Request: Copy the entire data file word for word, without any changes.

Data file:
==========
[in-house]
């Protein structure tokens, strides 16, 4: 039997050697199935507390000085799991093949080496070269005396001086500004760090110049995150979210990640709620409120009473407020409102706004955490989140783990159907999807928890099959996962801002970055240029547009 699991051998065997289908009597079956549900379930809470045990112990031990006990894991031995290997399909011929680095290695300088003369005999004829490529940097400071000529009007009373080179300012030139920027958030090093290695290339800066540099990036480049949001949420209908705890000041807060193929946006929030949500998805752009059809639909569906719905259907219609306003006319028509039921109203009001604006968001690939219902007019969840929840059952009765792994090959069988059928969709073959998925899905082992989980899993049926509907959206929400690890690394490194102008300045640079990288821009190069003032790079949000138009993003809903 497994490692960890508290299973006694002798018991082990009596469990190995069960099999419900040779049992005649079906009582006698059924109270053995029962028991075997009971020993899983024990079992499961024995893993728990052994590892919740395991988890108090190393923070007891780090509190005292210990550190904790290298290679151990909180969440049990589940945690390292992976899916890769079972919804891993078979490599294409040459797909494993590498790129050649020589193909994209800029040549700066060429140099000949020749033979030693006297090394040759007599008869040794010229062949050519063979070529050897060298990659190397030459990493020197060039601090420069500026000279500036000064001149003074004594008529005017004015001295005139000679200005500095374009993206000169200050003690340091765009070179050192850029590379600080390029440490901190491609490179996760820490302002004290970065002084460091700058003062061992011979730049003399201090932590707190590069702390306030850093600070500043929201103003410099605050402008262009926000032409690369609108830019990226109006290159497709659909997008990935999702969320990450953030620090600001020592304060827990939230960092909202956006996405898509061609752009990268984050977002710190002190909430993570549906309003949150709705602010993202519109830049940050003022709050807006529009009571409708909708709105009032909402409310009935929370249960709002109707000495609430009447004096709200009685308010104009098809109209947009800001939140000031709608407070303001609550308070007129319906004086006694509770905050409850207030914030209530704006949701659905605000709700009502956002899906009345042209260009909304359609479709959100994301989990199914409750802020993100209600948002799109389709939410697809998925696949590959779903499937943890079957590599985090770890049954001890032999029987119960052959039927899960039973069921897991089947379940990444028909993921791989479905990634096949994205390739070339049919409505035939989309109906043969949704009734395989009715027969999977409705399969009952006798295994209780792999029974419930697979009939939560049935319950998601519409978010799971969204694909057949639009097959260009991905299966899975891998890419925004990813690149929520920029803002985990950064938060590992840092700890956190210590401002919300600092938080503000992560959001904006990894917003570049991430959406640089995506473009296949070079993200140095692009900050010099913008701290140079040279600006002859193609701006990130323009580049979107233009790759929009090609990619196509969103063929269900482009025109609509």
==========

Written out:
[in-house]
């Protein structure tokens, strides 16, 4: 039997050697199935507390000085799991093949080496070269005396001086500004760090110049995150979210990640709620409120009473407020409102706004955490989140783990159907999807928890099959996962801002970055240029547009 699991051998065997289908009597079956549900379930809470045990112990031990006990894991031995290997399909011929680095290695300088003369005999004829490529940097400071000529009007009373080179300012030139920027958030090093290695290339800066540099990036480049949001949420209908705890000041807060193929946006929030949500998805752009059809639909569906719905259907219609306003006319028509039921109203009001604006968001690939219902007019969840929840059952009765792994090959069988059928969709073959998925899905082992989980899993049926509907959206929400690890690394490194102008300045640079990288821009190069003032790079949000138009993003809903 497994490692960890508290299973006694002798018991082990009596469990190995069960099999419900040779049992005649079906009582006698059924109270053995029962028991075997009971020993899983024990079992499961024995893993728990052994590892919740395991988890108090190393923070007891780090509190005292210990550190904790290298290679151990909180969440049990589940945690390292992976899916890769079972919804891993078979490599294409040459797909494993590498790129050649020589193909994209800029040549700066060429140099000949020749033979030693006297090394040759007599008869040794010229062949050519063979070529050897060298990659190397030459990493020197060039601090420069500026000279500036000064001149003074004594008529005017004015001295005139000679200005500095374009993206000169200050003690340091765009070179050192850029590379600080390029440490901190491609490179996760820490302002004290970065002084460091700058003062061992011979730049003399201090932590707190590069702390306030850093600070500043929201103003410099605050402008262009926000032409690369609108830019990226109006290159497709659909997008990935999702969320990450953030620090600001020592304060827990939230960092909202956006996405898509061609752009990268984050977002710190002190909430993570549906309003949150709705602010993202519109830049940050003022709050807006529009009571409708909708709105009032909402409310009935929370249960709002109707000495609430009447004096709200009685308010104009098809109209947009800001939140000031709608407070303001609550308070007129319906004086006694509770905050409850207030914030209530704006949701659905605000709700009502956002899906009345042209260009909304359609479709959100994301989990199914409750802020993100209600948002799109389709939410697809998925696949590959779903499937943890079957590599985090770890049954001890032999029987119960052959039927899960039973069921897991089947379940990444028909993921791989479905990634096949994205390739070339049919409505035939989309109906043969949704009734395989009715027969999977409705399969009952006798295994209780792999029974419930697979009939939560049935319950998601519409978010799971969204694909057949639009097959260009991905299966899975891998890419925004990813690149929520920029803002985990950064938060590992840092700890956190210590401002919300600092938080503000992560959001904006990894917003570049991430959406640089995506473009296949070079993200140095692009900050010099913008701290140079040279600006002859193609701006990130323009580049979107233009790759929009090609990619196509969103063929269900482009025109609509």